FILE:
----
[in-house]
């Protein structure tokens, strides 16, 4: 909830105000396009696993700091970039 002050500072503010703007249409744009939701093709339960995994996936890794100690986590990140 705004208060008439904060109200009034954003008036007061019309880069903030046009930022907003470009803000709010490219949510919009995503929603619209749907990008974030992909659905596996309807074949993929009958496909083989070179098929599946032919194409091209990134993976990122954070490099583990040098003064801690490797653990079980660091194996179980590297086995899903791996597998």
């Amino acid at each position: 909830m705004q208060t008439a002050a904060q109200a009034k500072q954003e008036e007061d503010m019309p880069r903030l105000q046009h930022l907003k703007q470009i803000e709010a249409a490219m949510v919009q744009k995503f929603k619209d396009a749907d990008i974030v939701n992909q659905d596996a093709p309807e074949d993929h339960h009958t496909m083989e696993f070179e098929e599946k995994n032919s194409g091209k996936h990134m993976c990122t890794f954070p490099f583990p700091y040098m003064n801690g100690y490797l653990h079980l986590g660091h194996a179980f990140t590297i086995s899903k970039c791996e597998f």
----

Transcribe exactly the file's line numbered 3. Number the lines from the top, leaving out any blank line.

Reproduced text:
């Amino acid at each position: 909830m705004q208060t008439a002050a904060q109200a009034k500072q954003e008036e007061d503010m019309p880069r903030l105000q046009h930022l907003k703007q470009i803000e709010a249409a490219m949510v919009q744009k995503f929603k619209d396009a749907d990008i974030v939701n992909q659905d596996a093709p309807e074949d993929h339960h009958t496909m083989e696993f070179e098929e599946k995994n032919s194409g091209k996936h990134m993976c990122t890794f954070p490099f583990p700091y040098m003064n801690g100690y490797l653990h079980l986590g660091h194996a179980f990140t590297i086995s899903k970039c791996e597998f």